9. Jiang SD, Yao QZ, Zhou GT, Fu SQ (2012) Fabrication of hydroxyapatite hierarchical hollow microspheres and potential application in water treatment [J]. J Phys Chem 116:4484–4492CrossRefGoogle Scholar
  10. Kawasaki T, Takahashi S, Ikeda K (1985) Hydroxyapatite high-performance liquid chromatography: column performance for proteins [J]. Eur J Biochem 152:361–371CrossRefGoogle Scholar
  11. Kiyozuka Y, Nakagawa H, Senzaki H, Uemura Y, Adachi S, Teramoto Y, Matsuyama T, Bessho K, Tsubura A (2001) Bone morphogenetic protein-2 and type IV collagen expression in psammoma body forming ovarian cancer [J]. Anticancer Res 21(3B):1723–1730Google Scholar
  12. Kubota T, Hirano A, Yamamoto S, Kajikawa K (1984) The fine structure of psammoma bodies in meningocytic whorls[J]. J Neuropathol Exp Neurol 43(1):37–44CrossRefGoogle Scholar
  13. LeGeros RZ (2001) Formation and transformation of calcium phosphates: relevance to vascular calcification [J]. Z Kardiol 90(3):116–124Google Scholar
  14. Mangialardo S, Cottignoli V, Cavarretta E et al (2012) Pathological biominerals: Raman and infrared studies of bioapatite deposits in human heart valves [J]. Appl Spectrosc 66(10):1122–1127CrossRefGoogle Scholar
  15. Motohara T, Tashiro H, Miyahara Y, Sakaguchi I, Ohtake H, Katabuchi H (2010) Long-term oncological outcomes of ovarian serous carcinomas with psammoma bodies: a novel insight into the molecular pathogenesis of ovarian epithelial carcinoma [J]. Cancer Sci 101(6):1550–1556CrossRefGoogle Scholar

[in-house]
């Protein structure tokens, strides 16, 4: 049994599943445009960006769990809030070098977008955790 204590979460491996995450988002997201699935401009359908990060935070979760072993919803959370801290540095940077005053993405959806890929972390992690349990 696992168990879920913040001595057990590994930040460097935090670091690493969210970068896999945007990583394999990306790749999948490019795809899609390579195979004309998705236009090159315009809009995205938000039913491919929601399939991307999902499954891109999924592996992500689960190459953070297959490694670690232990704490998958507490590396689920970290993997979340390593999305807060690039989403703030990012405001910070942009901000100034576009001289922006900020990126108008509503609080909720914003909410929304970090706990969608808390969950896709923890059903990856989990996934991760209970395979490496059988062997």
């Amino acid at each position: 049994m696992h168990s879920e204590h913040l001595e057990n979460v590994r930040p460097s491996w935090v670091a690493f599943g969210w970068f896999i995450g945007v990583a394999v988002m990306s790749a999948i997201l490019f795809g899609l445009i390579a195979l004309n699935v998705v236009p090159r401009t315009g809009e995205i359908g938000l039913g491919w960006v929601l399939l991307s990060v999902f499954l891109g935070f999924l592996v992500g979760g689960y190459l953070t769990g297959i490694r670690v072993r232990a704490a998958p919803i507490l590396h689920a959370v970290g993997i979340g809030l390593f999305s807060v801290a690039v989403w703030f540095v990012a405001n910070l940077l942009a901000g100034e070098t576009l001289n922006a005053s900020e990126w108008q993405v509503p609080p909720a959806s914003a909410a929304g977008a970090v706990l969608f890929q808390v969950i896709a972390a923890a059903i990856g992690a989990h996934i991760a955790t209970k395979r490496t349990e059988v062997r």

16. Rey C, Combes C, Drouet C (2007) Physico-chemical properties of nanocrystalline apatites: Implications for biominerals and biomaterials [J]. Mater Sci Eng C 27:198–205CrossRefGoogle Scholar
  17. Rhee SH, Lee JD, Tanaka J (2000) Nucleation of hydroxyapatite crystal through chemical interaction with collagen [J]. J Am Ceram Soc 83(11):2890–2892CrossRefGoogle Scholar
  18. Rhee SH, Suetsugu Y, Tanaka J (2001) Biomimetic configurational arrays of hydroxyapatite nanocrystals on bio-organics [J]. Biomaterials 22(21):2843–2847CrossRefGoogle Scholar
  19. Sedivy R, Battistutti WB (2003) Nanobacteria promote crystallization of psammoma bodies in ovarian cancer [J]. APMIS 111(10):951–954CrossRefGoogle Scholar
  20. Silva EG, Deavers MT, Parlow AF, Gershenson DM, Malpica A (2003) Calcifications in ovary and endometrium and their neoplasms [J]. Mod Pathol 16(3):219–222CrossRefGoogle Scholar
  21. Sorbe B, Frankendal BO (1982) Prognostic importance of psammoma bodies in adenocarcinomas of the ovaries [J]. Gynecol Oncol 14(1):6–14CrossRefGoogle Scholar
  22. Tsuchida T, Matsumoto M, Shirayama Y, Kasai H, Kawamoto K (1996) Observation of psammoma bodies in cultural meningiomas: analysis of three-dimensional structure using scanning and transmission electron microscopy [J]. Ultrastruct Pathol 20(3):241–247CrossRefGoogle Scholar
  23. Wang CQ, Yang RC, Lu AH, Liu JY, Zhang B (2009) Mineralogy of psammoma bodies in human ovarian cancer [J]. Acta Petrol Mineral 28(6):617–622 (in Chinese with English abstract)Google Scholar
  24. Yamashima T, Kida S, Kubota T, Yamamoto S (1986) The origin of psammoma bodies in human archnoid villi [J]. Acta Neuropathol 71(1–2):19–25CrossRefGoogle Scholar
  25. Yang RC, Wang CQ, Lu AH, Liu JY, Zhang B (2008) A study of the psammoma body mineralization in meningioma [J]. Earth Sci Front 15(6):44-53 (in Chinese with English abstract)Google Scholar
  26. Zhang W, Huang ZL, Liao SS, Cui FZ (2003) Nucleation sites of calcium phosphate crystals during collagen mineralization [J]. J Am Ceram Soc 86(6):1052–1054CrossRefGoogle Scholar

Copyright information

© Springer-Verlag Wien 2014

Authors and Affiliations

  1. 1.The Key Laboratory of Orogenic Belts and Crustal Evolution, School of Earth and Space SciencesPeking UniversityBeijingPeople’s Republic of China
  2. 2.Pathology Department, School of Basic Medical ScienceHealth Science Center of Peking UniversityBeijingPeople’s Republic of China
  3. 3.Pathology DepartmentChaihu Health Center of ZhongxiangHubeiPeople’s Republic of China

Personalised recommendations